On December 24, 2013, Japan's Ministry of Education, Culture, Sports, Science and Technology selected the RIKEN Institute of Physical and Chemical Research to develop a new exascale supercomputer that is expected to keep Japan at the leading edge of computing science and technology.
The new supercomputer, which is scheduled to begin working in 2020, will compute on the "exaflop" scale, meaning that it will be able to perform in the range of a quintillion (a million trillion) floating point operations per second. Exascale supercomputing is expected to make possible high-resolution simulations, contributing to advances in a wide range of areas including drug discovery, weather forecasting, and astrophysics.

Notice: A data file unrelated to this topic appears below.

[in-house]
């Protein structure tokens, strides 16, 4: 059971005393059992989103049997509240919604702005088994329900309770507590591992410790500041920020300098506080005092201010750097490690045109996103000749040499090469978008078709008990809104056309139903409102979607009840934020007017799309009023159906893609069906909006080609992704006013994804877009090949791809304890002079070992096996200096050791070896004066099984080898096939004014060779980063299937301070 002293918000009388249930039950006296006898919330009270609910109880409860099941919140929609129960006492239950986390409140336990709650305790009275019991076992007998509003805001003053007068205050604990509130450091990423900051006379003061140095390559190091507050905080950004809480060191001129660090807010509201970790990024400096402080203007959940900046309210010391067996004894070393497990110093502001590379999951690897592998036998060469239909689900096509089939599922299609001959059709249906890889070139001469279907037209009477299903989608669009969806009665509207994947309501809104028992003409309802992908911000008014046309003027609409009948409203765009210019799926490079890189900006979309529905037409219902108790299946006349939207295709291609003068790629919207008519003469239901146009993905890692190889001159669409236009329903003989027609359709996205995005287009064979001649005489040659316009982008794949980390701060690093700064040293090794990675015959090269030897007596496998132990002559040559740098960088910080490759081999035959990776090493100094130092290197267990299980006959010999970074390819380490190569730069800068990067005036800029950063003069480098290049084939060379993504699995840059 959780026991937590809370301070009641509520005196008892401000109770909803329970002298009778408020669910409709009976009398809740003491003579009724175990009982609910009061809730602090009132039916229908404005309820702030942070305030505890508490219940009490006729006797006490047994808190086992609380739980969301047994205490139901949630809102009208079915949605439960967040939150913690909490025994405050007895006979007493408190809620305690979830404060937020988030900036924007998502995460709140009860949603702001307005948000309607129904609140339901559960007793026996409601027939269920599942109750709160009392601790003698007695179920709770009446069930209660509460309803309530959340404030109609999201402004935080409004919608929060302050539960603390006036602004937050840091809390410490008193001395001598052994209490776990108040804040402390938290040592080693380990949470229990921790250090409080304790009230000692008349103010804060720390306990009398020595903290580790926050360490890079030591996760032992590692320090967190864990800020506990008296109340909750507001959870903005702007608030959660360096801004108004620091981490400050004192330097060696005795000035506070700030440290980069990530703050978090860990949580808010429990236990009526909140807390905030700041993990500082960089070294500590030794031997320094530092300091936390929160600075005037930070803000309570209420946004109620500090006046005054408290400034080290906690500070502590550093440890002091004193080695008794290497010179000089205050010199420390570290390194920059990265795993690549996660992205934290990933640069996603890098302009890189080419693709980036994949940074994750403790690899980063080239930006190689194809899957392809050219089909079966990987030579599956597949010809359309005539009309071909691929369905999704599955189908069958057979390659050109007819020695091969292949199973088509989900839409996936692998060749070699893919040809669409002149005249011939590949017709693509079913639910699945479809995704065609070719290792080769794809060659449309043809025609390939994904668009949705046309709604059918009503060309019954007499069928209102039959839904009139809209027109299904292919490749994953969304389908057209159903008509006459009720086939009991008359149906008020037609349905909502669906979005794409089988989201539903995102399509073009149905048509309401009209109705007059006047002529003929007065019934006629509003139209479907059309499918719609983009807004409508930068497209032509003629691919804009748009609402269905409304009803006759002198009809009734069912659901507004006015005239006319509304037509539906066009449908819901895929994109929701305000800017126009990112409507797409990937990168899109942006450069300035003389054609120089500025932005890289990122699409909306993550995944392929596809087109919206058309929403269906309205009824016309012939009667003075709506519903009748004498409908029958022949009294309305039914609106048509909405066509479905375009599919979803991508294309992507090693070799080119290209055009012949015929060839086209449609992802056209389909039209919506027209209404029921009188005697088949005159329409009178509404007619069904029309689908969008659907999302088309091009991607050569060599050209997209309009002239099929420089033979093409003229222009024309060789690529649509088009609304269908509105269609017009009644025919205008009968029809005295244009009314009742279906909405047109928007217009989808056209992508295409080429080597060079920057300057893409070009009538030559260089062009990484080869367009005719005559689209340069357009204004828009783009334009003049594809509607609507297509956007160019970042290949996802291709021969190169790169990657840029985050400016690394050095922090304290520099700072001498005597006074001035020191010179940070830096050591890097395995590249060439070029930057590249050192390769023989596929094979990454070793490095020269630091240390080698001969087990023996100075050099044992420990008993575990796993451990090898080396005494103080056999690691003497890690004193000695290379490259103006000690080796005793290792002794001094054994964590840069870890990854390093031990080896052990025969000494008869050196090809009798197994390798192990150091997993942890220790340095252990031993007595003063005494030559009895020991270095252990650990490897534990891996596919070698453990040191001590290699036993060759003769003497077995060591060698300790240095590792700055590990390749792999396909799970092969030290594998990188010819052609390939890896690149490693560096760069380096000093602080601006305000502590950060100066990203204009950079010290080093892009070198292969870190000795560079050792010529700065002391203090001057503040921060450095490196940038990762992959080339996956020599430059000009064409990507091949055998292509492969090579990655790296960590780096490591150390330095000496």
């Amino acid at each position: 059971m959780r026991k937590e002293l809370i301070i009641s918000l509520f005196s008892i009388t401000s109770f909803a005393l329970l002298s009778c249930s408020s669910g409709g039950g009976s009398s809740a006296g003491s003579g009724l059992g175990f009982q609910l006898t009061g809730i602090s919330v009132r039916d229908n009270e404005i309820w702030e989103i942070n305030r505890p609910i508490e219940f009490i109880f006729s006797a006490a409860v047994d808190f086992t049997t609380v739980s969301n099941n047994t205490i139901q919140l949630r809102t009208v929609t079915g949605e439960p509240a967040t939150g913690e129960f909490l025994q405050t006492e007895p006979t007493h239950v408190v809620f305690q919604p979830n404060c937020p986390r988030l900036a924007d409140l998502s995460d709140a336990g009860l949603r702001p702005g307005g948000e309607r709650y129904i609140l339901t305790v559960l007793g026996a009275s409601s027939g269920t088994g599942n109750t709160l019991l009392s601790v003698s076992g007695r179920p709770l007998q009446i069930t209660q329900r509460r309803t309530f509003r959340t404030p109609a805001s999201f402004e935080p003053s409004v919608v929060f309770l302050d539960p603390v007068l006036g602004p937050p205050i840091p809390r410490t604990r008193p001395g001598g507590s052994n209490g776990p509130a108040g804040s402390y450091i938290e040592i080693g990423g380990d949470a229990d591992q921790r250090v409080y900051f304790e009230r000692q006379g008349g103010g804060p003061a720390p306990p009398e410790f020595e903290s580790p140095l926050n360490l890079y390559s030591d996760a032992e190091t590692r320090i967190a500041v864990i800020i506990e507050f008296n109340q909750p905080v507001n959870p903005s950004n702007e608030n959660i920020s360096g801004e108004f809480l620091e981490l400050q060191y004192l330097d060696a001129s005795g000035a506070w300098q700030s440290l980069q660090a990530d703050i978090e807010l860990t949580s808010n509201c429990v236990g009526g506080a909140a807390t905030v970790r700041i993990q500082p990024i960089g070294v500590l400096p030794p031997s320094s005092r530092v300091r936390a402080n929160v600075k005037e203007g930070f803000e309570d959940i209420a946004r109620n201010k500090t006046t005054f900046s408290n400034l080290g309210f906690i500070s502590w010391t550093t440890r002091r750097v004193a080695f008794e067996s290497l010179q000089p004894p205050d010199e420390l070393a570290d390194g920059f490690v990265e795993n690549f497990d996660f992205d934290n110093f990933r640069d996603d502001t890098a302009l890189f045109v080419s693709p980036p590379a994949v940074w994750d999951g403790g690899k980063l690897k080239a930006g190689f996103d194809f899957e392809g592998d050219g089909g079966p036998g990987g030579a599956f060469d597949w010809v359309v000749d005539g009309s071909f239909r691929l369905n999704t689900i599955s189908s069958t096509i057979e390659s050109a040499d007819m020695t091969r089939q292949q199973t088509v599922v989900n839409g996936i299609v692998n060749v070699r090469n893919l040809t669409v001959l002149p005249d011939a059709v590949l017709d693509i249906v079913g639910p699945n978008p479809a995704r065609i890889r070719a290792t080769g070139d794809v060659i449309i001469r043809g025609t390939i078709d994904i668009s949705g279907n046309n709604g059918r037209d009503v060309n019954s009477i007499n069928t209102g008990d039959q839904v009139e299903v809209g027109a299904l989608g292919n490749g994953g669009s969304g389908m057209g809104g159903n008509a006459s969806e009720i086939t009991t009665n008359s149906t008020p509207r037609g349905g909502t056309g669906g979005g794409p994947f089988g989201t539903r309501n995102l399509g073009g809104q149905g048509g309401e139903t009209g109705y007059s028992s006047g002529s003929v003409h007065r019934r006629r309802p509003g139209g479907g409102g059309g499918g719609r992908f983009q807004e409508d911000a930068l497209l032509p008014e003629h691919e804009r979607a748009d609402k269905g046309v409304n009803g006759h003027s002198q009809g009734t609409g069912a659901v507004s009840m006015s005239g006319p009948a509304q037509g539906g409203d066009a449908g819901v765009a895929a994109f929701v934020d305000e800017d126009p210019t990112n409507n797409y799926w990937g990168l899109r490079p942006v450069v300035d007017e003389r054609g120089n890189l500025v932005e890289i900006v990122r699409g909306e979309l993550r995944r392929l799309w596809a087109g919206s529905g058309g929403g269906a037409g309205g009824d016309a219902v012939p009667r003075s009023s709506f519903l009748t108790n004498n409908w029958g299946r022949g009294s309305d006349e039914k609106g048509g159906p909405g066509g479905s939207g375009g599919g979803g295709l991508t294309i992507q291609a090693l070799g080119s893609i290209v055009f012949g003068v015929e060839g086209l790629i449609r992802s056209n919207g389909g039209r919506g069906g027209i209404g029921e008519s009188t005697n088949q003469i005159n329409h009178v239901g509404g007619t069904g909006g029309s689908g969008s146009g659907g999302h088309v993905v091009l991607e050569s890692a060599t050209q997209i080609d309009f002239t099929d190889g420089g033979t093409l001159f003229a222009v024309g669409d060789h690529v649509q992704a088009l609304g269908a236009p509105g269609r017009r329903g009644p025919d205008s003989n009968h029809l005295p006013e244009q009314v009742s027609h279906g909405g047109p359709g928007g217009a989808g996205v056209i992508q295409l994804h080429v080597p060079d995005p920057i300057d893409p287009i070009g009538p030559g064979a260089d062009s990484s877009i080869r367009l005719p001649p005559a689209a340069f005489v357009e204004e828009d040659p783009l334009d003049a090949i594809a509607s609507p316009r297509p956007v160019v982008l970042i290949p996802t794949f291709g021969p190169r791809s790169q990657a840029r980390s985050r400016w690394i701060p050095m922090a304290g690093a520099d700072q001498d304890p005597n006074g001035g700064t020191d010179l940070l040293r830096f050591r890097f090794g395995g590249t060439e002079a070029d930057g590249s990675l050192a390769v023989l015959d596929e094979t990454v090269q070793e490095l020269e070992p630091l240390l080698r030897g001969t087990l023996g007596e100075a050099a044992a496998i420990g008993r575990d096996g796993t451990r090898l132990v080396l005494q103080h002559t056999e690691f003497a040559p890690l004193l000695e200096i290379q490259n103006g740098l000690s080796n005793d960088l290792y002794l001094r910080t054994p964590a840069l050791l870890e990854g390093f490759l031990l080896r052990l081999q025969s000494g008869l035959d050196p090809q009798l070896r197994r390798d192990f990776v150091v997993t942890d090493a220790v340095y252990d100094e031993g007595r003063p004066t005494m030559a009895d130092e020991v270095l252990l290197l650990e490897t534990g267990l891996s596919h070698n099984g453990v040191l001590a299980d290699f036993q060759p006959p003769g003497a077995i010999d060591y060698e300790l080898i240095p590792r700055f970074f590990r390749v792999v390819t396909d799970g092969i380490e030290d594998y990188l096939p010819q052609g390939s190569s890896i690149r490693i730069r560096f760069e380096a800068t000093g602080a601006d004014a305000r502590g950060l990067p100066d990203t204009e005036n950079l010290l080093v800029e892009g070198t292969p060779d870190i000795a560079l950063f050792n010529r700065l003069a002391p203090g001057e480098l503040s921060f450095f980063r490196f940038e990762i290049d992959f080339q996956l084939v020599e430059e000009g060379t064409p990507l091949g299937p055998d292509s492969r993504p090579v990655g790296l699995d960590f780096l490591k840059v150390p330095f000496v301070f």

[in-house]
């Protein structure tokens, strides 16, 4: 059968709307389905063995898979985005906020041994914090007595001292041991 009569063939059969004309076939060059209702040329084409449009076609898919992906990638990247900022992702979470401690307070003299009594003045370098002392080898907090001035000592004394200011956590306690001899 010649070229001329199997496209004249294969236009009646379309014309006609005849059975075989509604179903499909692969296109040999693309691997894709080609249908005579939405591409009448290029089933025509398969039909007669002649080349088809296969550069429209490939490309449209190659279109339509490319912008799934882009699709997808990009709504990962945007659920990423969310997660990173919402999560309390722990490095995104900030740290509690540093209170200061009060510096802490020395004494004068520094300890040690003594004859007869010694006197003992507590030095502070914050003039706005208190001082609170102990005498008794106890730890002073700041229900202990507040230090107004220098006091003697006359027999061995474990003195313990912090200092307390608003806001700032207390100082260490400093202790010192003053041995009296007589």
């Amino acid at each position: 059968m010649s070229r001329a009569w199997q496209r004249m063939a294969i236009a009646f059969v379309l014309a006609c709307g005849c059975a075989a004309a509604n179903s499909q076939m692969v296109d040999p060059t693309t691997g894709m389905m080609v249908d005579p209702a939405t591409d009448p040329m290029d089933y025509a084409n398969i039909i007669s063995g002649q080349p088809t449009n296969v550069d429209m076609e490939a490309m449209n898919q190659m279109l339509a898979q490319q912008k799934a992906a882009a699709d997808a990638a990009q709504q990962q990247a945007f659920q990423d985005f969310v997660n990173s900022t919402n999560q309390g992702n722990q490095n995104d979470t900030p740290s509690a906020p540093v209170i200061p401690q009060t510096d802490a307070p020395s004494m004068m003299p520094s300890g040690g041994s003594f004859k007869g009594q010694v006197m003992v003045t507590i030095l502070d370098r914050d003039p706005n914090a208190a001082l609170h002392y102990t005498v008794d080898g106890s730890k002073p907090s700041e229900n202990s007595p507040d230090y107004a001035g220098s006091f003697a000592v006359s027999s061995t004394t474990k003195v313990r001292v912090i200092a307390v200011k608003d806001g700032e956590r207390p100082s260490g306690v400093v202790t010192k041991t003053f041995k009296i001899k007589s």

The new system will be about 100 times faster than the K computer, RIKEN's currently operating machine, which in 2011 was ranked as the fastest supercomputer in the world. RIKEN was selected for the new project based on its experience developing and managing the K computer.
For more information, see the statement released on the Web site of the RIKEN Advanced Institute for Computational Science (AICS)